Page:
Douglas Sills as Percy
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The Scarlet Pimpernel : Broadway's Most Intriguing Musical.

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Interview with Tom Zemon

Tom was actually the third Chauvelin that I've interviewed and it happened that we spoke on a night that he was going on for Rex Smith. My first impressions of Tom were that he's very quiet and shy but that turned out not to be the case. Actually, he has some very valid reasons for keeping a low profile at the stage door which he explained to me.

NR: Can you tell me a little bit about your background, like where you grew up?

TZ: Sure. I grew up in Hartford, Connecticut - just outside Hartford. I went to grade school and high school there and I actually continued my education there. I went to Hartt School of Music which is an opera conservatory but I majored in musical theater. I started working with the Hartford Stage Company and some other groups.

NR: When did you decide you wanted to perform?

TZ: As a kid. It was just sort of the way I found my peer group. I think kids join different activities and that was what I joined.

NR: So I guess you did a lot of shows in school?

TZ: Yeah, I did all of them.

NR: What was your experience like when you came here, since you came with the "new group" in October? At that time, half of the cast was still doing the old show and rehearsing with the new group. What was that like?

TZ: For me it was just a new show. I think it was really taxing for the people that were in it. Especially, I can't imagine what it was like for Douglas (Sills) to have done the old show at the same time. Isn't he amazing?

NR: You mean because there were differences in his character?

TZ: Yeah, both huge differences and subtle ones.

NR: Were the "old" ones just dropping dead, while the "new" ones were awake?

TZ: It was taxing for the people that were in it. It was a lot to do, especially for somebody like Douglas. But, as far as I was concerned, I was just coming in and rehearsing a new show. It was fine. It was fairly unremarkable.

NR: Really?

TZ: Yeah, it was just a normal show. I thought what Bobby (Longbottom) did with it was good. I thought the changes Bobby made were real good and smart. I don't have anything very shocking to say about that. I agree that he in fact cleared the story up and told the story better. I liked every change he made. I thought it was great.

NR: I was just curious if it was strange in October because half of the cast was the "old" group and half were the newcomers. It wasn't just like there was one person being added to the cast. Didn't that seem strange at all?

TZ: Well, I knew some of the people already. I knew Craig Rubano. I knew a couple of other people. I knew a guy named Darrin (Baker). He's not with the show anymore. I knew Doug Storm so there were a few friendly faces around. Also, it wasn't my first Broadway show so it wasn't...It was really fairly unremarkable and Bobby is such a taskmaster and such an efficiency guru and he knew exactly what he wanted to do and how to do it. The other thing is because the show had already been done, it was sort of a known commodity in a way. We knew it was going to be better than it was. We didn't know if it was going to be a big hit, but we knew it would be improved.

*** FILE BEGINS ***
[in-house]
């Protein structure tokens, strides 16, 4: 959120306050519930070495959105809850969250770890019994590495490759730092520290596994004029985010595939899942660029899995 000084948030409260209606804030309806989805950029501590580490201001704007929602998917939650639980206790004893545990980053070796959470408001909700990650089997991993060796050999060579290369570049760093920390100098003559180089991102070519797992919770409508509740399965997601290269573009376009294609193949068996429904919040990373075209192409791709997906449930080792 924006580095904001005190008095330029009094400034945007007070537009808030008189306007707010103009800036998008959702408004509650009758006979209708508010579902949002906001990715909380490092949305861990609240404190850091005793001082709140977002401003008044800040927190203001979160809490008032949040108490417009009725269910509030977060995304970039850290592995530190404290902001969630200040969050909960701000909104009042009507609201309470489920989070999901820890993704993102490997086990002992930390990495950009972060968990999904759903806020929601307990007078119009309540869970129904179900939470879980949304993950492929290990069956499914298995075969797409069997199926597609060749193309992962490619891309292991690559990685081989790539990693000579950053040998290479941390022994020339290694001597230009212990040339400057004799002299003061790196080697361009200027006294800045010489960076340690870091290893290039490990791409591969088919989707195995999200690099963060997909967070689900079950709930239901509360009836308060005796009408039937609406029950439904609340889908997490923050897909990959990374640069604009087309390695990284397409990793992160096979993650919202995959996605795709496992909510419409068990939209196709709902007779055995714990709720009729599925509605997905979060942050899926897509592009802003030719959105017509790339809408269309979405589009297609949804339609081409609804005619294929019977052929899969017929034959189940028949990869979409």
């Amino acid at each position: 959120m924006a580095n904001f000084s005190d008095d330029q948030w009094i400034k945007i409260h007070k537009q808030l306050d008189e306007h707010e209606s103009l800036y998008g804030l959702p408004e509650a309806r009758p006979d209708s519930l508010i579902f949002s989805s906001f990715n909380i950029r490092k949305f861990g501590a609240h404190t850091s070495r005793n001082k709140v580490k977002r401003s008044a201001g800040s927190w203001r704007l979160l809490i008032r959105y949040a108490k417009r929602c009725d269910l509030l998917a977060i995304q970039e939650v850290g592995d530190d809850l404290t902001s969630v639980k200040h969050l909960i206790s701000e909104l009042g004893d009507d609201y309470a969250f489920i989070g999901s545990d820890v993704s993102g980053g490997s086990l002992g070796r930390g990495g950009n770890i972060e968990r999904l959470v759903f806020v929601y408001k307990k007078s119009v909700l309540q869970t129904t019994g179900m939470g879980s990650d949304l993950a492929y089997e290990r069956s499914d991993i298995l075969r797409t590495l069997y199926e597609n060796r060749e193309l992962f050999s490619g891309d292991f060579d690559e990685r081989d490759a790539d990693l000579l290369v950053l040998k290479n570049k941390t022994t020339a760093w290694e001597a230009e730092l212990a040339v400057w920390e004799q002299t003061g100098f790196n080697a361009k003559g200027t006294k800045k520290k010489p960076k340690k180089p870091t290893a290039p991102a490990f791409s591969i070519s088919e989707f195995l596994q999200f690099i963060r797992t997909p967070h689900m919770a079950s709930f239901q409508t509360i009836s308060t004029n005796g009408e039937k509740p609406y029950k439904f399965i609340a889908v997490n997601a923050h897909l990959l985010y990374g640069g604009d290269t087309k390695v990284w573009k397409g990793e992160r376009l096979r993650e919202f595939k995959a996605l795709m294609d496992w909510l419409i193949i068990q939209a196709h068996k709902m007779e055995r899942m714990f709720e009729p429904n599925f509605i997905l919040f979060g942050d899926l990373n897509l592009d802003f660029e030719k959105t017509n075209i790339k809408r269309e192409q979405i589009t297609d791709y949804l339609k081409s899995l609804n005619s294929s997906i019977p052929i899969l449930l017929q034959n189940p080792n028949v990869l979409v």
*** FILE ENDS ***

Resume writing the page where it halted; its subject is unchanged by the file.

NR: How do you compare your experience with Les Miz and this show?

TZ: Oh, I don't know.

NR: How long were you in Les Miz?

TZ: A LONG time. I did three and a half years of Les Miz, then I left for three years, and then I went back for three years.

NR: Wow. How did you keep that fresh, being in a show that long?

TZ: I had a couple of great parts. I played the drunk student for most of my time there. It's a marvelous character, completely underrated character called Grantaire. It's just a great part and there's all sorts of cynicism and colors and depth that don't exist...When all the other students are cheering the insurrection, Grantaire has got a completely different take on it. There's a lot to explore there and it was sort of endlessly fun to do the opposite of what everybody else was doing.

NR: When did you do Javert?

TZ: I did Javert toward the end and not for very long. I was just doing that for a couple months before I left.

NR: How do you compare him to Chauvelin, because people compare them all the time?

TZ: I know they do. There are similarities, but the main difference is that Javert is completely void of any sexuality. He's got a relationship with God. Chauvelin is a horny little devil. Chauvelin is all about his crotch. Chauvelin is a sadist. Javert is just really interested in being pure and correct. There are similarities...

NR: They're both French and they're both the bad guy.

TZ: Well, yeah, but there's the old thing that when you're playing a villain, you never play him like a bad guy. You play him for his truth. He doesn't think he's being a bad guy, he just has his point of view. Chauvelin just wants to get Marguerite back and he just wants the bourgeois to come down. He just wants what he wants. It's not popular opinion, but history is always written by the winners, you have to remember that. If the French revolution had not been successful, we would have a very different idea of what was appropriate. This show doesn't take the whole historical value of the thing as seriously as Les Miz either. This show is more of an entertainment. Les Miz, to me, concerns itself a bit more with the accuracy of it. In this show, when the guards come out, half of them hold the guns on the wrong side because there's supposed to be a balanced stage picture. In Les Miz, that would have never happened.

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Interview conducted and photographs by Nancy Rosati.

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